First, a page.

Overview of Systemic Lupus Erythematosus (SLE)
Lupus is a chronic autoimmune disease that affects tissue and organs throughout the body (e.g., joints, kidneys, skin, heart). There are 4 different categories of lupus: cutaneous lupus, neonatal lupus, drug-induced lupus, and systemic lupus erythematosus (SLE). This article discusses the latter. The most common symptoms of SLE are painful, swollen joints; fatigue; various types of rashes; and fever. The severity of the disease varies from mild to severe, and the symptoms, which also vary from patient to patient, often come and go over time.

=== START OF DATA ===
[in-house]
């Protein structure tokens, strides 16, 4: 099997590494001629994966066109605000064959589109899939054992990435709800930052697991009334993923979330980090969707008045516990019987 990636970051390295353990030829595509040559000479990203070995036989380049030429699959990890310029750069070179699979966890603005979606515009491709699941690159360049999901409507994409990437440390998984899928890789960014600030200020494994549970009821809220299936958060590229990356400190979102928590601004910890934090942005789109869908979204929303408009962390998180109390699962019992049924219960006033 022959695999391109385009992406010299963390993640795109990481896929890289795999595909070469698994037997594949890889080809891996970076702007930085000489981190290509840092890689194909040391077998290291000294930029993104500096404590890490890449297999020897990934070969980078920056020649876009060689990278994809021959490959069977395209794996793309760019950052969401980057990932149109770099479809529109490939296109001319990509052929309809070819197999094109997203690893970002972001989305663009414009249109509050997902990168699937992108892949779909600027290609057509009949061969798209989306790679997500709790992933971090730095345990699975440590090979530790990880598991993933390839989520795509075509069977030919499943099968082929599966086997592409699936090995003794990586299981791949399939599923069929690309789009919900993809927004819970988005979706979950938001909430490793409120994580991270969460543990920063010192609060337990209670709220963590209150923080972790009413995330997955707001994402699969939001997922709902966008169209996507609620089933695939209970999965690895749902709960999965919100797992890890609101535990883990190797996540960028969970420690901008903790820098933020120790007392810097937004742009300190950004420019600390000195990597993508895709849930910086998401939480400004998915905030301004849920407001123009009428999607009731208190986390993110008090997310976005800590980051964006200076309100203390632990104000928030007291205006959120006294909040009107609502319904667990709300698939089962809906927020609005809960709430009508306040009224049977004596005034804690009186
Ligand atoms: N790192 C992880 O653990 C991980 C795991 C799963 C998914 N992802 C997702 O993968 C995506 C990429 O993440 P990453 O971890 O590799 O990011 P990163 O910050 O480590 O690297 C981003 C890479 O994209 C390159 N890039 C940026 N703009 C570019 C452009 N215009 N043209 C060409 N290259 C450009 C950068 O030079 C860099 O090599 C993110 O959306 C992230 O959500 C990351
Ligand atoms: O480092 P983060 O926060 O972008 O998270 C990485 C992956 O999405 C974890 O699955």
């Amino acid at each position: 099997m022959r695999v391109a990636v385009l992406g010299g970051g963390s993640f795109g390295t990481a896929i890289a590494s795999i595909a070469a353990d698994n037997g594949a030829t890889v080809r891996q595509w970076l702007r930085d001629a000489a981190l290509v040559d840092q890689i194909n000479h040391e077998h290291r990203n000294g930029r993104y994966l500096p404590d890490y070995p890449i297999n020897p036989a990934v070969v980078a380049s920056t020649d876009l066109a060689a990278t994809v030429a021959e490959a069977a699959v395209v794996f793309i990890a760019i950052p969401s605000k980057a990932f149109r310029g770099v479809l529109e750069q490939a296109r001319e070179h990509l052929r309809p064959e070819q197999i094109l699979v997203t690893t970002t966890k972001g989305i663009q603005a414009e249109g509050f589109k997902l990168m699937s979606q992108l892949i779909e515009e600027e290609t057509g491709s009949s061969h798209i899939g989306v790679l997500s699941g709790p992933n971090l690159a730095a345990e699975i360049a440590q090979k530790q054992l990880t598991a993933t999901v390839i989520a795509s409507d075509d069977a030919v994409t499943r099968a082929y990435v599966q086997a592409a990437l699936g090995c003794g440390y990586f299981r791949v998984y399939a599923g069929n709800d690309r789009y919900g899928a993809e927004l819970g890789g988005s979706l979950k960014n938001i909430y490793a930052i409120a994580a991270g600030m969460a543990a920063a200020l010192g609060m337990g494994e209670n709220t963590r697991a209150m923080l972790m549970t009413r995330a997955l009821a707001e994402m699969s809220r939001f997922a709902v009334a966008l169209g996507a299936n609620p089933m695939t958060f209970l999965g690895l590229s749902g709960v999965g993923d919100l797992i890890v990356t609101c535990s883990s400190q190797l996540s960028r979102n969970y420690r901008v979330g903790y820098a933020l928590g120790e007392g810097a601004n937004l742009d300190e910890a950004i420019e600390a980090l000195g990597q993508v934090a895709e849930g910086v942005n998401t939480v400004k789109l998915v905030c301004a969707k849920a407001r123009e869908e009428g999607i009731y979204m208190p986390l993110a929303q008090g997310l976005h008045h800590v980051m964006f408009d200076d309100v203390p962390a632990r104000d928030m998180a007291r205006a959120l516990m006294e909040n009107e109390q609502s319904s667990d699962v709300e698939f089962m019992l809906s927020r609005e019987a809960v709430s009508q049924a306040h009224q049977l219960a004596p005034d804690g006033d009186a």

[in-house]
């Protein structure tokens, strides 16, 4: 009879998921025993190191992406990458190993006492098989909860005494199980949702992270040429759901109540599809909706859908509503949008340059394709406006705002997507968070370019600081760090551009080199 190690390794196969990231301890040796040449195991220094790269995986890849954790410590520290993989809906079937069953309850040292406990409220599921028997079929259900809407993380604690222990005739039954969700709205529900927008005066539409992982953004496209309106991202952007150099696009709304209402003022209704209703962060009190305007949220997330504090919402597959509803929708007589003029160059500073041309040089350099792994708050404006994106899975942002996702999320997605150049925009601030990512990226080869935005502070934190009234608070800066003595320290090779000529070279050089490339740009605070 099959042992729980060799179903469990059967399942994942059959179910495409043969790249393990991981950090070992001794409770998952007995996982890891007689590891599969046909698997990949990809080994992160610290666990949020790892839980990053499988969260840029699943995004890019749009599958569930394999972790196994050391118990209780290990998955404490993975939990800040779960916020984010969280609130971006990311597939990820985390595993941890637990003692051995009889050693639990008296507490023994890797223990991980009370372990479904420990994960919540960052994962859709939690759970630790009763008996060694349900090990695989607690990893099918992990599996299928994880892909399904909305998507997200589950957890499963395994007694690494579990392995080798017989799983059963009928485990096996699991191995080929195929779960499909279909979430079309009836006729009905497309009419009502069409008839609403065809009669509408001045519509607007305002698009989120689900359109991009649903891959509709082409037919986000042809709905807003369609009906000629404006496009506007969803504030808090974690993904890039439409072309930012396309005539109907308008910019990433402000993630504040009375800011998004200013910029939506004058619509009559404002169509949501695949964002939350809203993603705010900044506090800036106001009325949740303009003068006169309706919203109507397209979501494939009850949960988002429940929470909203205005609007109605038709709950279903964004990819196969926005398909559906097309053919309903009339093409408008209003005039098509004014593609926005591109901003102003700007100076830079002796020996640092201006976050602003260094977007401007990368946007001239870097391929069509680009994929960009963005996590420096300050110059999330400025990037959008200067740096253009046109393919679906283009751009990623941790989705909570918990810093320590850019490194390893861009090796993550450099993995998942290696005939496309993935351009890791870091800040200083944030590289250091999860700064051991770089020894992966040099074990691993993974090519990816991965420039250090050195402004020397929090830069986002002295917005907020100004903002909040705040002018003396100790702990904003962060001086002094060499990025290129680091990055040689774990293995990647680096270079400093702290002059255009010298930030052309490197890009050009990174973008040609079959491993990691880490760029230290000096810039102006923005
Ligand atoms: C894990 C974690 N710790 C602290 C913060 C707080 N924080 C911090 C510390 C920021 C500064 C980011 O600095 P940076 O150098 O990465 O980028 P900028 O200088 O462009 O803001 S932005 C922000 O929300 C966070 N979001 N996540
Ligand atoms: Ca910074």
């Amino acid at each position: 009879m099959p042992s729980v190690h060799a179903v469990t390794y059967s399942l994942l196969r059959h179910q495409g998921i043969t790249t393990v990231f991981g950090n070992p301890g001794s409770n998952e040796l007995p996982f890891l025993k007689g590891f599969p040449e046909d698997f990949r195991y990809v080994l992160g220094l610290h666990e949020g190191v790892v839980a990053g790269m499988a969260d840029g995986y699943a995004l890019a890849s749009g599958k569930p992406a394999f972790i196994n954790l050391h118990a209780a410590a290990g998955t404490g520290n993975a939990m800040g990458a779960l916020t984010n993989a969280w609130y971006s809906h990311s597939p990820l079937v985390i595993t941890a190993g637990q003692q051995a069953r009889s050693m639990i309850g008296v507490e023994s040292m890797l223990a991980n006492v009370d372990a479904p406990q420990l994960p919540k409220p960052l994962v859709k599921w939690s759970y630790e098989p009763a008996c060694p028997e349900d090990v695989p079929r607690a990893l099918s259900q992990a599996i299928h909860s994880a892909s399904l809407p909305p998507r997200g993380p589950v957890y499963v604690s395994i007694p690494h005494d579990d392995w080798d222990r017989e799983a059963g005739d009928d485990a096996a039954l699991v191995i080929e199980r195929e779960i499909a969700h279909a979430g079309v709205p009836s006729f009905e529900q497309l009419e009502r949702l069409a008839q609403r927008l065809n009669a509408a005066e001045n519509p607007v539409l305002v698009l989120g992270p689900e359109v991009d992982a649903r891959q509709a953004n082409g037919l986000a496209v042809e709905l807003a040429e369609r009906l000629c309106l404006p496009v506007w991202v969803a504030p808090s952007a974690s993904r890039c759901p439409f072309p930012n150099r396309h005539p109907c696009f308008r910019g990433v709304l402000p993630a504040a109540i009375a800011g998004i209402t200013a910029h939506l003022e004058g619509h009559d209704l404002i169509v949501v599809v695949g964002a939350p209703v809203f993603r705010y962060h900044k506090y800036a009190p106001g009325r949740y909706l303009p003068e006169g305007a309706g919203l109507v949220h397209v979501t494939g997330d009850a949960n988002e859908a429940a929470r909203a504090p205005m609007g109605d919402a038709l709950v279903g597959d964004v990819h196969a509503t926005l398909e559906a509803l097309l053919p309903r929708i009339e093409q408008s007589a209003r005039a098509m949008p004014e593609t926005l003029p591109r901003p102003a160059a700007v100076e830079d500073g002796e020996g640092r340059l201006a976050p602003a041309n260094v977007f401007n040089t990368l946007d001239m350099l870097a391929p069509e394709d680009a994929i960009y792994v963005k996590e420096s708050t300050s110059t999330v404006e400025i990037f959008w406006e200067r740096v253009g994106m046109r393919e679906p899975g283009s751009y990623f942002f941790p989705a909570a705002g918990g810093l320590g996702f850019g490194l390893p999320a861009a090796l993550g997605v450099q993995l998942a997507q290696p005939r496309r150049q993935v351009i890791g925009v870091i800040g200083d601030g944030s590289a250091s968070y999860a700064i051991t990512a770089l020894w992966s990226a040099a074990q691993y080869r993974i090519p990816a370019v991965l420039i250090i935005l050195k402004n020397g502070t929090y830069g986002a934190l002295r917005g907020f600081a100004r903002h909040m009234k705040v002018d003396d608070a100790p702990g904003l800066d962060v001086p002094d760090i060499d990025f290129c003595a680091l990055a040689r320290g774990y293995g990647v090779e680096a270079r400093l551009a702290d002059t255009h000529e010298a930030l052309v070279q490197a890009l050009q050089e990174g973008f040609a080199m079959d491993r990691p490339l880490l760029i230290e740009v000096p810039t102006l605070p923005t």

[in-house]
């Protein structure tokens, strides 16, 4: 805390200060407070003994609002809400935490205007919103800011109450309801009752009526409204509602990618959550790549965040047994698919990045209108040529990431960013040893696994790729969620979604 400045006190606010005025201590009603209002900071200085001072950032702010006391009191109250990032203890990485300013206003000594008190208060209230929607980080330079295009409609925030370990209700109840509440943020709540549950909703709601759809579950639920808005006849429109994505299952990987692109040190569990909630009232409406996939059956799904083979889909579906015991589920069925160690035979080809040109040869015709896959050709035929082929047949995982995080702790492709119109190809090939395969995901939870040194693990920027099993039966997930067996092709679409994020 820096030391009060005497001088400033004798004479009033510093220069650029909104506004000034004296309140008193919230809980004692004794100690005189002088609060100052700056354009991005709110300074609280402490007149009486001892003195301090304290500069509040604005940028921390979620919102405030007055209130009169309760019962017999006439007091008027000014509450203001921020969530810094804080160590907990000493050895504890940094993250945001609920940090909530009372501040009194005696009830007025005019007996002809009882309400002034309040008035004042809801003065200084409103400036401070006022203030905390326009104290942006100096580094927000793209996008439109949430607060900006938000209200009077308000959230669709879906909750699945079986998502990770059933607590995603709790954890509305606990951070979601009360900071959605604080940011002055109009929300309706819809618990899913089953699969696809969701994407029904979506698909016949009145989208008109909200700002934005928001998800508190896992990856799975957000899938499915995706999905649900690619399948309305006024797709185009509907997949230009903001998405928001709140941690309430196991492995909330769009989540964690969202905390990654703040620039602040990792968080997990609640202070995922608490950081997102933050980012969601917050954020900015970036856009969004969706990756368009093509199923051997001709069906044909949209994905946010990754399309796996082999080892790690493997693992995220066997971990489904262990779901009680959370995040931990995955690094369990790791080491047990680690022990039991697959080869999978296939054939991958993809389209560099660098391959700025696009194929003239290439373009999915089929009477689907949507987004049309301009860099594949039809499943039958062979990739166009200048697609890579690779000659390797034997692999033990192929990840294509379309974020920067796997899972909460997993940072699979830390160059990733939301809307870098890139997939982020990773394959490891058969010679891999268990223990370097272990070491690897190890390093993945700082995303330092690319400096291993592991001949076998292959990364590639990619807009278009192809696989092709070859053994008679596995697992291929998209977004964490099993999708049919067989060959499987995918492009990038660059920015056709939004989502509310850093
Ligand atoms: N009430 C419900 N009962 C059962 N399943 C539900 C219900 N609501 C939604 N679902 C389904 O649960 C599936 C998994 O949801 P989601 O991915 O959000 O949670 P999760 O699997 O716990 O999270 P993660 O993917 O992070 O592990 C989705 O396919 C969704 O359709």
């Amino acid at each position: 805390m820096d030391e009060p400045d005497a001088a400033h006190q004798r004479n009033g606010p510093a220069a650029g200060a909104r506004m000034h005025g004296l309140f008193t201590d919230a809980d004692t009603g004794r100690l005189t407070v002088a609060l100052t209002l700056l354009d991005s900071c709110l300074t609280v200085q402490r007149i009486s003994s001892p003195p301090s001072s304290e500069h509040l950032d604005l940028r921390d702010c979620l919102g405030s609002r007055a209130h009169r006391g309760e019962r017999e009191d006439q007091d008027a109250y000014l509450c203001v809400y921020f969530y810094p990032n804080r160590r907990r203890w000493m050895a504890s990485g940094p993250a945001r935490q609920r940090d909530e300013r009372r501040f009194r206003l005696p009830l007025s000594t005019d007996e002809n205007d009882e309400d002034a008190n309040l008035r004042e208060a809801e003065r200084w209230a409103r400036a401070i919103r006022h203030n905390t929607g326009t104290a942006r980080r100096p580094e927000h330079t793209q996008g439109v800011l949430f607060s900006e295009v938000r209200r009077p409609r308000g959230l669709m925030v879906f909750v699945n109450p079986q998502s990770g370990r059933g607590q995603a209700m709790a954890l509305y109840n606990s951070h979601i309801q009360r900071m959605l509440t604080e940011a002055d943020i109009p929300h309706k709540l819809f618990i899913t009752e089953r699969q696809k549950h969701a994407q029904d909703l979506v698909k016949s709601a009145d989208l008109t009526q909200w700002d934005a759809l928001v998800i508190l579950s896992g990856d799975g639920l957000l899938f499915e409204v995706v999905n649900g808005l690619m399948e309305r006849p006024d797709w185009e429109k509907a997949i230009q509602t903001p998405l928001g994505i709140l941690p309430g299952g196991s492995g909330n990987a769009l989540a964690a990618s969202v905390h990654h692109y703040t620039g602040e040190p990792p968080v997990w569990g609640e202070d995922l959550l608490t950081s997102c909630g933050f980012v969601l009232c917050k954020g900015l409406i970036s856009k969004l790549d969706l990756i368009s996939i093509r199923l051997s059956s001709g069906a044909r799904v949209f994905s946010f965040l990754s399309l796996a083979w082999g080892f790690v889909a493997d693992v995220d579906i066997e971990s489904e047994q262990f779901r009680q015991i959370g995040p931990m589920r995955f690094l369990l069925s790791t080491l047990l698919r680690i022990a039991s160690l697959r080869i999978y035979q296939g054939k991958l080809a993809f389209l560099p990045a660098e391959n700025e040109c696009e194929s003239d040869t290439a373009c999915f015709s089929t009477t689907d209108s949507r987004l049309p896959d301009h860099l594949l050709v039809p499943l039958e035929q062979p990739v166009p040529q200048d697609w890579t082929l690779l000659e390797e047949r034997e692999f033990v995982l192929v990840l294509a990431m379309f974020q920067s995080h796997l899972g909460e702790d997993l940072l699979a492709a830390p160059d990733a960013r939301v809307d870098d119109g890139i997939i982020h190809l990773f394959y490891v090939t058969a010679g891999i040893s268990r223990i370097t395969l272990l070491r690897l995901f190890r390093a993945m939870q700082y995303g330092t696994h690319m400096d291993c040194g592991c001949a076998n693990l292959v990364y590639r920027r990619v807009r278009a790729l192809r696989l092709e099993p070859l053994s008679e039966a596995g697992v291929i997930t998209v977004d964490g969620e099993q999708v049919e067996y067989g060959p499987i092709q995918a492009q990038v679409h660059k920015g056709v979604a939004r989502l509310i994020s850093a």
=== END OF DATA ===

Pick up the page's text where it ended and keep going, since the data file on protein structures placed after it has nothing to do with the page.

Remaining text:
The immune system is a complex network of organs, cells (e.g., the spleen, lymph nodes, leukocytes, lymphocytes, phagocytes, B cells, CD8+ cells), and proteins that protects the body from disease and illness. It attacks foreign organisms (e.g., germs), identifies and destroys abnormal cells, and flushes dead and damaged cells out of the body. In autoimmune diseases such as lupus, the immune system attacks normal cells in the body, causing damage and inflammation.
Incidence and Prevalence of Lupus
Lupus is most common in women of childbearing age, but it can occur in men and women of any age. Approximately 90 percent of patients with systemic lupus erythematosus are women. SLE occurs about 3 times more often in African American women than Caucasian women and the condition is also more common in Hispanic, Asian, and Native American women.
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